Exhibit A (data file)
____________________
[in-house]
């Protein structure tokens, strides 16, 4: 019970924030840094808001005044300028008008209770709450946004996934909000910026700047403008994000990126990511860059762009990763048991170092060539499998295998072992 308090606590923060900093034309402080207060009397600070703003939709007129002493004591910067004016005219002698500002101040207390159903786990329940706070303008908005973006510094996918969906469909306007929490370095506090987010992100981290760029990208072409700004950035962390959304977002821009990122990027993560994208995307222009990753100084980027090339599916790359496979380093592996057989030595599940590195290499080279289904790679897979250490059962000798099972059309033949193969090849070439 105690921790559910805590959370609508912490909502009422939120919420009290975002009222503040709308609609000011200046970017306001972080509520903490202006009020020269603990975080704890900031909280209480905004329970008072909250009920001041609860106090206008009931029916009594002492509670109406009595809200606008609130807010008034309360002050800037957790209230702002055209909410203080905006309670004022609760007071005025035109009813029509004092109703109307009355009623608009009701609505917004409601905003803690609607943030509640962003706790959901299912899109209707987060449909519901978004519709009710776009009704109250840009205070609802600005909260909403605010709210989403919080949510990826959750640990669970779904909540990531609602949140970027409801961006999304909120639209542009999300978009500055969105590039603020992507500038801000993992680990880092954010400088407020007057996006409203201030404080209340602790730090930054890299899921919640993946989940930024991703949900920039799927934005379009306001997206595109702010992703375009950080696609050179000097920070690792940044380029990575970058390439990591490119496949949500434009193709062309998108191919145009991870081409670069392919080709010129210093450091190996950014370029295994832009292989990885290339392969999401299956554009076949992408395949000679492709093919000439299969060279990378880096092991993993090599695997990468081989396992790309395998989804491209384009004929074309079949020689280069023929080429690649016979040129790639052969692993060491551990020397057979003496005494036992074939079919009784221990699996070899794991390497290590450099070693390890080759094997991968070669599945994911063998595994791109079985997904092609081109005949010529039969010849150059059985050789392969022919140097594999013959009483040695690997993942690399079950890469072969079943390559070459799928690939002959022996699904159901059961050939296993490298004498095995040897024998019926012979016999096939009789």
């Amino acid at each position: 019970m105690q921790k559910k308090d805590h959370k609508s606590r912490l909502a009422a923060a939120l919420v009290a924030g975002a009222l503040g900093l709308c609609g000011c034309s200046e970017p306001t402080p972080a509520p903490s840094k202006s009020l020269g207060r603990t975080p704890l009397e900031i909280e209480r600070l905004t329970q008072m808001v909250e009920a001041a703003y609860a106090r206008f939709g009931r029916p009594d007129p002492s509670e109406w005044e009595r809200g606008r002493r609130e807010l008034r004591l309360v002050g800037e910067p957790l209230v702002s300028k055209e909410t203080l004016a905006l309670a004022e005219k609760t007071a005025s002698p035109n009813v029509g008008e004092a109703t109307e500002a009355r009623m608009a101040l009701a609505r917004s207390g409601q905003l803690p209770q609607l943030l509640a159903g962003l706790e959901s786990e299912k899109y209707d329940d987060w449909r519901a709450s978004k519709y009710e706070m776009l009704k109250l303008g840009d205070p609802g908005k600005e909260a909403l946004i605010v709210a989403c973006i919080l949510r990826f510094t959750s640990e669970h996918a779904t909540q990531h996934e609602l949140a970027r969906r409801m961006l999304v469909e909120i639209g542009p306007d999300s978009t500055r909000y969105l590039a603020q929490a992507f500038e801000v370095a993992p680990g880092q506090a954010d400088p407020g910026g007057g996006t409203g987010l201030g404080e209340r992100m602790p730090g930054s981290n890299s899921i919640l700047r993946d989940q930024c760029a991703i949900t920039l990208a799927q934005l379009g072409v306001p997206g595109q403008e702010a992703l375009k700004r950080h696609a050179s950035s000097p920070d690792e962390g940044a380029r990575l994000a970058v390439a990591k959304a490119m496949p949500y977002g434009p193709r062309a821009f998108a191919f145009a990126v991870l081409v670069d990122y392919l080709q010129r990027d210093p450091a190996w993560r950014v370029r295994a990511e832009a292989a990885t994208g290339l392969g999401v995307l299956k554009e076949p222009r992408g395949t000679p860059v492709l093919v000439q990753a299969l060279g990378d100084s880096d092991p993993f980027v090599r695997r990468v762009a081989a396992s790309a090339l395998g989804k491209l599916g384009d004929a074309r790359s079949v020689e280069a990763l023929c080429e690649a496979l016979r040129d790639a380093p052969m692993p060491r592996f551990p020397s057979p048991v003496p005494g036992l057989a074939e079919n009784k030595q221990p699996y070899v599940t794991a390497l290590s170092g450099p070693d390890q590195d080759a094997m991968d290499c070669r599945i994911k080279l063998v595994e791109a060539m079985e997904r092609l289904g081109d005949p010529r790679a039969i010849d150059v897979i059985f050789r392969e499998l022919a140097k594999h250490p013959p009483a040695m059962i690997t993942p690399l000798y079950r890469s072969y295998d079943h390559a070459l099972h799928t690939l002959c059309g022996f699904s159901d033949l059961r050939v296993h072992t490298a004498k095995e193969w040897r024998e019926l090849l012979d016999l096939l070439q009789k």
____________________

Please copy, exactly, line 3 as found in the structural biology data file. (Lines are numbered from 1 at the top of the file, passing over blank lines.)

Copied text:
């Amino acid at each position: 019970m105690q921790k559910k308090d805590h959370k609508s606590r912490l909502a009422a923060a939120l919420v009290a924030g975002a009222l503040g900093l709308c609609g000011c034309s200046e970017p306001t402080p972080a509520p903490s840094k202006s009020l020269g207060r603990t975080p704890l009397e900031i909280e209480r600070l905004t329970q008072m808001v909250e009920a001041a703003y609860a106090r206008f939709g009931r029916p009594d007129p002492s509670e109406w005044e009595r809200g606008r002493r609130e807010l008034r004591l309360v002050g800037e910067p957790l209230v702002s300028k055209e909410t203080l004016a905006l309670a004022e005219k609760t007071a005025s002698p035109n009813v029509g008008e004092a109703t109307e500002a009355r009623m608009a101040l009701a609505r917004s207390g409601q905003l803690p209770q609607l943030l509640a159903g962003l706790e959901s786990e299912k899109y209707d329940d987060w449909r519901a709450s978004k519709y009710e706070m776009l009704k109250l303008g840009d205070p609802g908005k600005e909260a909403l946004i605010v709210a989403c973006i919080l949510r990826f510094t959750s640990e669970h996918a779904t909540q990531h996934e609602l949140a970027r969906r409801m961006l999304v469909e909120i639209g542009p306007d999300s978009t500055r909000y969105l590039a603020q929490a992507f500038e801000v370095a993992p680990g880092q506090a954010d400088p407020g910026g007057g996006t409203g987010l201030g404080e209340r992100m602790p730090g930054s981290n890299s899921i919640l700047r993946d989940q930024c760029a991703i949900t920039l990208a799927q934005l379009g072409v306001p997206g595109q403008e702010a992703l375009k700004r950080h696609a050179s950035s000097p920070d690792e962390g940044a380029r990575l994000a970058v390439a990591k959304a490119m496949p949500y977002g434009p193709r062309a821009f998108a191919f145009a990126v991870l081409v670069d990122y392919l080709q010129r990027d210093p450091a190996w993560r950014v370029r295994a990511e832009a292989a990885t994208g290339l392969g999401v995307l299956k554009e076949p222009r992408g395949t000679p860059v492709l093919v000439q990753a299969l060279g990378d100084s880096d092991p993993f980027v090599r695997r990468v762009a081989a396992s790309a090339l395998g989804k491209l599916g384009d004929a074309r790359s079949v020689e280069a990763l023929c080429e690649a496979l016979r040129d790639a380093p052969m692993p060491r592996f551990p020397s057979p048991v003496p005494g036992l057989a074939e079919n009784k030595q221990p699996y070899v599940t794991a390497l290590s170092g450099p070693d390890q590195d080759a094997m991968d290499c070669r599945i994911k080279l063998v595994e791109a060539m079985e997904r092609l289904g081109d005949p010529r790679a039969i010849d150059v897979i059985f050789r392969e499998l022919a140097k594999h250490p013959p009483a040695m059962i690997t993942p690399l000798y079950r890469s072969y295998d079943h390559a070459l099972h799928t690939l002959c059309g022996f699904s159901d033949l059961r050939v296993h072992t490298a004498k095995e193969w040897r024998e019926l090849l012979d016999l096939l070439q009789k």